Coming form Jewish faith myself, I had never heard this piece of folklore before and have actually come to really appreciate it. It kind of reminds me of a piece of Indian God folklore that I once heard while traveling in India. I really enjoy folklore that has to do with magic, I think it is almost childish,  but still thrilling.

Little Burnt Face

Once there was a girl in a village. She lived with her terrible sisters who would burn her. The village called her little burnt face. She had the kindest soul.

One day the village chiefs sister told the Village that her brother the great chief was looking for a bride. That anyone who could “see” her brother he would marry.

So all the women in the village lined up one by one to see the chief who had never been seen before.

One after one, the sister would ask the women- “Do you see my brother?”

And they would reply- “yes”

She would ask then what is his shoulder strap made of-

They would reply- “with a strip of rawhide”

She asked: what does he pull his sled with

They replied with a green writhe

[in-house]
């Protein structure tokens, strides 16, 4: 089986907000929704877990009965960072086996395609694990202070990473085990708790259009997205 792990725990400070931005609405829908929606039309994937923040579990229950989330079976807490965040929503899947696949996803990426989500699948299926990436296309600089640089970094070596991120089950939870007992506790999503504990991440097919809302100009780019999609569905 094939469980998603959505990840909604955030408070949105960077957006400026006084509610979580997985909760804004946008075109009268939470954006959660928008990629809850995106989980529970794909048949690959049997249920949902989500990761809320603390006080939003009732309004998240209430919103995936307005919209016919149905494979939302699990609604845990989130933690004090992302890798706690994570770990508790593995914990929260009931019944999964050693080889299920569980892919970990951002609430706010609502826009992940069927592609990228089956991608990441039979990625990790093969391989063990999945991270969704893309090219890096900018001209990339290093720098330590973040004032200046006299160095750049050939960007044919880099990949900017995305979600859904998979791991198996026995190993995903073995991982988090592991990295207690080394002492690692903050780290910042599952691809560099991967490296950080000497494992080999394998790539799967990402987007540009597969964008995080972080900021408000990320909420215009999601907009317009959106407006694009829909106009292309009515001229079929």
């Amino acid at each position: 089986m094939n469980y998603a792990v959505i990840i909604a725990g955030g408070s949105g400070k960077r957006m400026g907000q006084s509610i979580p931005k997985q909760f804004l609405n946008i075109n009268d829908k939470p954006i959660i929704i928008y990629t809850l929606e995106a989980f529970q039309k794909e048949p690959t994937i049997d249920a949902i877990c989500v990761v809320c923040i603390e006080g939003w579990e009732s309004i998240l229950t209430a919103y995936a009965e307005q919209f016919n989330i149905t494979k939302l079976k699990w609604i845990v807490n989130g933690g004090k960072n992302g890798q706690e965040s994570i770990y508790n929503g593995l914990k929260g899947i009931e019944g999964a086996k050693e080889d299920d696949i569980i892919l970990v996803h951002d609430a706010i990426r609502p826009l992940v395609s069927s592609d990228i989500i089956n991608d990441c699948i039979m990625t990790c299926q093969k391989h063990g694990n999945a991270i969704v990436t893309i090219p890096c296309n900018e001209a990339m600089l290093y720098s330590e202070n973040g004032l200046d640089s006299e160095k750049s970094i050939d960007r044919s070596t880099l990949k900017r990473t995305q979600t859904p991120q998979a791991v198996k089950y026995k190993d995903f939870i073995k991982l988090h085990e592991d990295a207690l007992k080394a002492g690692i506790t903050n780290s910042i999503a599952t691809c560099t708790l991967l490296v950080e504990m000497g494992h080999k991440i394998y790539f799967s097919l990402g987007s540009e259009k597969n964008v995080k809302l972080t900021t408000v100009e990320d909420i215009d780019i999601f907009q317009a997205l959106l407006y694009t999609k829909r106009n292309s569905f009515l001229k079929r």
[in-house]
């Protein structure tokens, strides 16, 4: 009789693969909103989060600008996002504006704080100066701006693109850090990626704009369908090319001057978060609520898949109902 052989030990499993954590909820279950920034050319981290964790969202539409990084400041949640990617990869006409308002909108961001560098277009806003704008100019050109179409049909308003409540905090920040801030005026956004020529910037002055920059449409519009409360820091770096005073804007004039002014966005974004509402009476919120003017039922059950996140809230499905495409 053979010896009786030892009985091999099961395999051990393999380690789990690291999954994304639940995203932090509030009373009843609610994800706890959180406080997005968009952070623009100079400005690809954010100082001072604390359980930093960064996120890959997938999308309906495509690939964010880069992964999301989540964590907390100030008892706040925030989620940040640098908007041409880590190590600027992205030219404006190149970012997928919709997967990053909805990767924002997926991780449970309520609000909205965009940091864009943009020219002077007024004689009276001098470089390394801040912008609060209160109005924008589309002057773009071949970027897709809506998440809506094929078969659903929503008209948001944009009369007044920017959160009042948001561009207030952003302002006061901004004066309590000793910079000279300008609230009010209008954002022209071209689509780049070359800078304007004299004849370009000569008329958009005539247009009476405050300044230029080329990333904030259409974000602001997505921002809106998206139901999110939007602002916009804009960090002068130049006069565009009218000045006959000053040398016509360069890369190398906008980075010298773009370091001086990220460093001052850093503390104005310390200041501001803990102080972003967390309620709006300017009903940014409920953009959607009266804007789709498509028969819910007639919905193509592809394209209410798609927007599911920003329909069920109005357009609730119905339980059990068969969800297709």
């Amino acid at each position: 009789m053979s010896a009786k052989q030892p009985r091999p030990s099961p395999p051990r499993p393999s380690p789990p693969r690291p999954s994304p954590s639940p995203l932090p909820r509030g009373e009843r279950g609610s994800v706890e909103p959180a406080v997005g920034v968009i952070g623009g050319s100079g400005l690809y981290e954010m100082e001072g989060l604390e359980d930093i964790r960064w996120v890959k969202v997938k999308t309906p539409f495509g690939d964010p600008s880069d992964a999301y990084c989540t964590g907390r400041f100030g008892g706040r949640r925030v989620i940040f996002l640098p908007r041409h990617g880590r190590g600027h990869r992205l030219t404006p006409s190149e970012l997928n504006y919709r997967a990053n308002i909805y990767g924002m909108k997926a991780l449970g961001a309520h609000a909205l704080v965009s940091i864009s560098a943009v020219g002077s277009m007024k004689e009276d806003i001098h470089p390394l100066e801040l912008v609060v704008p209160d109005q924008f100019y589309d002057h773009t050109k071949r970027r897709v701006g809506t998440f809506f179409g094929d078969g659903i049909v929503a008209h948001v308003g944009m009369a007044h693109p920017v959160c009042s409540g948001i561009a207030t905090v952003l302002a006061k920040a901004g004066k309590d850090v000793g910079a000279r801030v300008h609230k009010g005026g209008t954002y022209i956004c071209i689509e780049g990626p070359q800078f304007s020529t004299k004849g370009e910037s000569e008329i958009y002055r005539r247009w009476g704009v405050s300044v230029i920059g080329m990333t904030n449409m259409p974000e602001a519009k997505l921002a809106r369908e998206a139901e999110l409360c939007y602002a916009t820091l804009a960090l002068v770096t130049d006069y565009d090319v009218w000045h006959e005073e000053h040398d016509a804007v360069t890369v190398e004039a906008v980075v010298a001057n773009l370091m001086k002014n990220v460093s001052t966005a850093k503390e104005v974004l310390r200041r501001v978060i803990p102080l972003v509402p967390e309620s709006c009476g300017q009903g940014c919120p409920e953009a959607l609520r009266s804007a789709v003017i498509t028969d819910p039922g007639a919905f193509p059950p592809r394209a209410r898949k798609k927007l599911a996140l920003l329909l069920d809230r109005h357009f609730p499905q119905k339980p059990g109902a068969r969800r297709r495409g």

She knew that they had not seen her brother.

Now little burnt face decided to go meet the chief to see what the magical chief was all about.

She bathed and dressed in her best birch bark clothes and tatters moccasins.

She went to see the chief-

The sister asked: do you see my brother-

She exclaimed “yes, I see him and he is magical and amazing!”

The sister asked her the question- what is his shoulder strap made of?

She replied- A BEAUTIFUL RAINBOW! Exclaimed little burnt face

His sister asked what is his bow made of;


the sister said ” you have truly seen my brother.”

The sister took little burnt face to her wigwam where she bathed her in magical waters and all her burns disappeared. She dressed her in the best clothes and she took her seat next to the chief for all eternity.

The end.


For a more extesive verision of the story see Native American Legends: Little Burnt Face, A Micmac Legend

Alabama Football